I do not think one can assess a writer’s motives without knowing something of his early development. His subject matter will be determined by the age he lives in — at least this is true in tumultuous, revolutionary ages like our own — but before he ever begins to write he will have acquired an emotional attitude from which he will never completely escape. It is his job, no doubt, to discipline his temperament and avoid getting stuck at some immature stage, in some perverse mood; but if he escapes from his early influences altogether, he will have killed his impulse to write. … I think there are four great motives for writing, at any rate for writing prose. They exist in different degrees in every writer, and in any one writer the proportions will vary from time to time, according to the atmosphere in which he is living. They are:

    (iv) Political purpose. — Using the word ‘political’ in the widest possible sense. Desire to push the world in a certain direction, to alter other peoples’ idea of the kind of society that they should strive after. Once again, no book is genuinely free from political bias. The opinion that art should have nothing to do with politics is itself a political attitude.

    I mention that quote in the context that “everything is political”, one way or another.

  3. jungney
    May 18th, 2015 at 19:22 | #3

    JQ: I tend to agree. It seems to me that you’ve acknowledged the deeply situational, specific and structural reasons that underpin the nature of ideology.

  4. Geoff Edwards
    May 18th, 2015 at 19:35 | #4

    Thanks Prof John. Your post brought to mind David Ricardo and his widely cited example of the merits of trade: Portugal is more efficient at producing wine, England at producing cloth, so they both should specialise. Of course the foundation of his so called theory of comparative advantage is quicksand because the preconditions of full employment and immobility of capital no longer apply. However, setting that aside, I understand that Ricardo’s family had extensive wine estates in Portugal. This would seem to more or less completely invalidate any general theory that he purported to derive. Can any reader post a reference to an author who may have written on this conflict of interest?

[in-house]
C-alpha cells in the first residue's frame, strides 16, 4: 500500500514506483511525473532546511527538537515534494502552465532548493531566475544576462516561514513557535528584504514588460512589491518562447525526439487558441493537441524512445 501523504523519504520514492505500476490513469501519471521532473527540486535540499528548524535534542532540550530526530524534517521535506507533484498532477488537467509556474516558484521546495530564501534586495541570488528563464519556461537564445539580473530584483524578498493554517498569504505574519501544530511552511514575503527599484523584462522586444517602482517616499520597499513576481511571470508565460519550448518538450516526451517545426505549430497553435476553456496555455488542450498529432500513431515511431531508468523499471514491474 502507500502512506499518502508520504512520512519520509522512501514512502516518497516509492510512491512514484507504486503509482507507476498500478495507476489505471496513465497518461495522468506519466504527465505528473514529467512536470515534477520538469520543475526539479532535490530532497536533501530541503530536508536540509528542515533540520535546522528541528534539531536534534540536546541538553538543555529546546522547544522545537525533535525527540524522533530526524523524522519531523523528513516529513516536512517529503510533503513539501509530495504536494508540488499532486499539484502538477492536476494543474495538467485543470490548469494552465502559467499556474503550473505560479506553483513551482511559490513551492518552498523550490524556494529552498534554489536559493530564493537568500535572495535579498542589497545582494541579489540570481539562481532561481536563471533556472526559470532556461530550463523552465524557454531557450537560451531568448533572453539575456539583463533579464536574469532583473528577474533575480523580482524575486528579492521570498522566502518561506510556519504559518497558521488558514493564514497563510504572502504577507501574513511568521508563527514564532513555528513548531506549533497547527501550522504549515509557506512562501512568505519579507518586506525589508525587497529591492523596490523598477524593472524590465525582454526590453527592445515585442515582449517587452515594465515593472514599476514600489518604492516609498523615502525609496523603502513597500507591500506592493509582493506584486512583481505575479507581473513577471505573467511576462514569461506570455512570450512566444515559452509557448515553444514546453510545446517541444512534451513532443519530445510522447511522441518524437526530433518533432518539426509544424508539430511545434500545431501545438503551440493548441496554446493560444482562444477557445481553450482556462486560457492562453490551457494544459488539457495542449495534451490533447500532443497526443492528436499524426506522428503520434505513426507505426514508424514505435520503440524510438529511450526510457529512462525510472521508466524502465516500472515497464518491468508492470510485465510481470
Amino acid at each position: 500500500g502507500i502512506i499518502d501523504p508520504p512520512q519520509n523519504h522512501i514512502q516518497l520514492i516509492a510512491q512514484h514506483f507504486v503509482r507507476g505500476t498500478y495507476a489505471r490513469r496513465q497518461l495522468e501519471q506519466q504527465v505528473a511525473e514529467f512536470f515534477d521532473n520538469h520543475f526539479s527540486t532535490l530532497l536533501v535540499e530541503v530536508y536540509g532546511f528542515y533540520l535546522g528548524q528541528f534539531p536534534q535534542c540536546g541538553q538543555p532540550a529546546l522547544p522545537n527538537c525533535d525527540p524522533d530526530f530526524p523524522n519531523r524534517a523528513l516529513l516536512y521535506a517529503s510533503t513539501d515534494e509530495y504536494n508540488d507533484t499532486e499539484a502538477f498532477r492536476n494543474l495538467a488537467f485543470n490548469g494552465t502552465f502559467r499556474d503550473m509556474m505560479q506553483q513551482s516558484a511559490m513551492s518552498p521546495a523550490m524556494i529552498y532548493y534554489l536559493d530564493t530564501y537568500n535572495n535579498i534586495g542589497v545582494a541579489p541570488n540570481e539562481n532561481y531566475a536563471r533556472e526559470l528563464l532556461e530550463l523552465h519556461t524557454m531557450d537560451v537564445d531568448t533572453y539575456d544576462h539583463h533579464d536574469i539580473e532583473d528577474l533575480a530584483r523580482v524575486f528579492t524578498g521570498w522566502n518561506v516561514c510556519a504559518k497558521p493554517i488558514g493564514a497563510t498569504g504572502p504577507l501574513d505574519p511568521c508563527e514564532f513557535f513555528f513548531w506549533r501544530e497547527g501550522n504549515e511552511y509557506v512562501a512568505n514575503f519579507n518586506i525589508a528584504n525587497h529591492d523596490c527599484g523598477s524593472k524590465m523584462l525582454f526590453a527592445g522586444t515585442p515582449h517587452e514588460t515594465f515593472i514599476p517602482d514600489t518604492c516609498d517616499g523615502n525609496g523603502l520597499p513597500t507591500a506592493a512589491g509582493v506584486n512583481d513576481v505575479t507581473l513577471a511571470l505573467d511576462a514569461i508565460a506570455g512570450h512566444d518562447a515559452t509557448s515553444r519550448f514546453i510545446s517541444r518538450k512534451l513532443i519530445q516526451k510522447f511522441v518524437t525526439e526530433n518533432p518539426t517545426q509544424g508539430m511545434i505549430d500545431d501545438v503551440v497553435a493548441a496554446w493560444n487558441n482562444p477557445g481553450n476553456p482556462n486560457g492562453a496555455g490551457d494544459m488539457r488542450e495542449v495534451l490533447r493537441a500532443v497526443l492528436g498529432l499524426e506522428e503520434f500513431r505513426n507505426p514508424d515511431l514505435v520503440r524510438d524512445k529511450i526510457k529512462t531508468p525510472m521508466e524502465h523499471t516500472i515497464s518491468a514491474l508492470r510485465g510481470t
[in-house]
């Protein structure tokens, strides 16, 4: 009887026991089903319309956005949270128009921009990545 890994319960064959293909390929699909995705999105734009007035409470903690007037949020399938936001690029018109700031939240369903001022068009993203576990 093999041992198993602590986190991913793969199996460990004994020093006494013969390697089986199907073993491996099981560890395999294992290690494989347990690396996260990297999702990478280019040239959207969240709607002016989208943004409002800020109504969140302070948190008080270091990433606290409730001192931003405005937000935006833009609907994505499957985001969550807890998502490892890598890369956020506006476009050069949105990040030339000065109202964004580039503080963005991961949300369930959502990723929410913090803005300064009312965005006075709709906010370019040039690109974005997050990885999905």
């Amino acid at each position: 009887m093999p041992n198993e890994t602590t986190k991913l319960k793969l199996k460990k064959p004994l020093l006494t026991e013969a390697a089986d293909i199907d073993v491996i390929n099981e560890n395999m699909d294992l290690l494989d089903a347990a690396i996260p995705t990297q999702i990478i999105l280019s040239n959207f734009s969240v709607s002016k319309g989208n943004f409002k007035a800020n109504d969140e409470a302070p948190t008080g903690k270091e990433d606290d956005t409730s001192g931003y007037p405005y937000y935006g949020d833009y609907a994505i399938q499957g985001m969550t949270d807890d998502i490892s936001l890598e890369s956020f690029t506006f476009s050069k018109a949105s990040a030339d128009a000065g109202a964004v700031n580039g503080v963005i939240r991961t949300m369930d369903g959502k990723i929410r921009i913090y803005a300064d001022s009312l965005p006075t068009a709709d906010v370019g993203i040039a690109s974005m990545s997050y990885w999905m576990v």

5. May 18th, 2015 at 19:39 | #5

    The personal and political actions of past authorities and admired exemplars in subjects outside that realm is often a fraught issue in other areas than economics. Political attitudes can change and hindsight judgement is dubious.

    Take the field of religion. Past theologians have deliberated on various aspects of social and political behaviour and often come to diametrically opposite conclusions, apparently based on the same text and belief system. Here is a past respected American religious theologian passing judgement on an issue of the day.

    http://docsouth.unc.edu/church/string/string.html

    “SCRIPTURAL VIEW OF SLAVERY.
    Circumstances exist among the inhabitants of these United States, which make it proper that the Scriptures should be carefully examined by Christians in reference to the institution of Slavery, which exists in several of the states, with the approbation of those who profess unlimited subjection to God’s revealed will.”

    Historically he was on the wrong side of the argument. But that does not automatically invalidate all the theological, or theoretical and practical arguments he, and other authorities of the time, made. It was not THEN seen as the settled moral issue it now is.

    The problem with the theological position of someone like Stringfellow then, and economists more recently, is the suspicion that the religious or economic conclusions were a result of their political and social point of view, rather than their dalliance with politics being a side-effect of their theological/economic expertise.

  6. Newtownian